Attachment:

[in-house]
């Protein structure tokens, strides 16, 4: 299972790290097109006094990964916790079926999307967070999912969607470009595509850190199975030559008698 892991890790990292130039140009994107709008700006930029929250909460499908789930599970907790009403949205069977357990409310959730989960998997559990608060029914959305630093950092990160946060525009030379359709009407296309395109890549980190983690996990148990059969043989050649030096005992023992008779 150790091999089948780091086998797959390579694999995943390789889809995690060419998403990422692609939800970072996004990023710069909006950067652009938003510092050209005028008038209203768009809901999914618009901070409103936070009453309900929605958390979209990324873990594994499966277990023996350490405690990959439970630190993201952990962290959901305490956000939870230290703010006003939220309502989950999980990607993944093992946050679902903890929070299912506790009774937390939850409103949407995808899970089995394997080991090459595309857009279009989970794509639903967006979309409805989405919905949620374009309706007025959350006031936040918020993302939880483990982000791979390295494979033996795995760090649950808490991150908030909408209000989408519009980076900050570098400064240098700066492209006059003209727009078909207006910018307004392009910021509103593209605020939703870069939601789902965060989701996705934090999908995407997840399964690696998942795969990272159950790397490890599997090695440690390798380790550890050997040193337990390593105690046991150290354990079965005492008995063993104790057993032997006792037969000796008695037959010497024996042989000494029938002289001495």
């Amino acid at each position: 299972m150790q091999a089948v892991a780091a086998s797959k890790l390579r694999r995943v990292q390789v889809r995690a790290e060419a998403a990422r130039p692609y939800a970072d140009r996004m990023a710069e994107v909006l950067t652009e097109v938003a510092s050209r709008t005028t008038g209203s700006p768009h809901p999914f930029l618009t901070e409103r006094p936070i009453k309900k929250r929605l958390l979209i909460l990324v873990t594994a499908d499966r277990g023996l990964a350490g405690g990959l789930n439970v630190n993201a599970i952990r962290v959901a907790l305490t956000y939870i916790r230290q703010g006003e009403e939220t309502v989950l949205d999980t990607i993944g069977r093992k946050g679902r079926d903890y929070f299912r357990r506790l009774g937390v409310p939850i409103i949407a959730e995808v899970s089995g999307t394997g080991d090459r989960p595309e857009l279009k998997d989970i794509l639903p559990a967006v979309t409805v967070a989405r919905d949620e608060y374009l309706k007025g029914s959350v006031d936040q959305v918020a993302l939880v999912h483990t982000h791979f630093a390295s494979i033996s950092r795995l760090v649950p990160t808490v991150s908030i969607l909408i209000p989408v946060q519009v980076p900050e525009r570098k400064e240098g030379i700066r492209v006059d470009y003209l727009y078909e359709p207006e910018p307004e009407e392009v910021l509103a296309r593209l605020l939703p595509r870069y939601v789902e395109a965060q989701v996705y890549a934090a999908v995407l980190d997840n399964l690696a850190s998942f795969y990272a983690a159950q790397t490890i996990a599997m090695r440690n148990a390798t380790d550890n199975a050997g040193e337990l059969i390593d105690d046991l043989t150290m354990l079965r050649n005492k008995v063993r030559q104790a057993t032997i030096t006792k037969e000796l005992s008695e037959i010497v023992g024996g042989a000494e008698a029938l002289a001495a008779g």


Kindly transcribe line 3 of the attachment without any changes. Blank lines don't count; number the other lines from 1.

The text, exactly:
């Amino acid at each position: 299972m150790q091999a089948v892991a780091a086998s797959k890790l390579r694999r995943v990292q390789v889809r995690a790290e060419a998403a990422r130039p692609y939800a970072d140009r996004m990023a710069e994107v909006l950067t652009e097109v938003a510092s050209r709008t005028t008038g209203s700006p768009h809901p999914f930029l618009t901070e409103r006094p936070i009453k309900k929250r929605l958390l979209i909460l990324v873990t594994a499908d499966r277990g023996l990964a350490g405690g990959l789930n439970v630190n993201a599970i952990r962290v959901a907790l305490t956000y939870i916790r230290q703010g006003e009403e939220t309502v989950l949205d999980t990607i993944g069977r093992k946050g679902r079926d903890y929070f299912r357990r506790l009774g937390v409310p939850i409103i949407a959730e995808v899970s089995g999307t394997g080991d090459r989960p595309e857009l279009k998997d989970i794509l639903p559990a967006v979309t409805v967070a989405r919905d949620e608060y374009l309706k007025g029914s959350v006031d936040q959305v918020a993302l939880v999912h483990t982000h791979f630093a390295s494979i033996s950092r795995l760090v649950p990160t808490v991150s908030i969607l909408i209000p989408v946060q519009v980076p900050e525009r570098k400064e240098g030379i700066r492209v006059d470009y003209l727009y078909e359709p207006e910018p307004e009407e392009v910021l509103a296309r593209l605020l939703p595509r870069y939601v789902e395109a965060q989701v996705y890549a934090a999908v995407l980190d997840n399964l690696a850190s998942f795969y990272a983690a159950q790397t490890i996990a599997m090695r440690n148990a390798t380790d550890n199975a050997g040193e337990l059969i390593d105690d046991l043989t150290m354990l079965r050649n005492k008995v063993r030559q104790a057993t032997i030096t006792k037969e000796l005992s008695e037959i010497v023992g024996g042989a000494e008698a029938l002289a001495a008779g």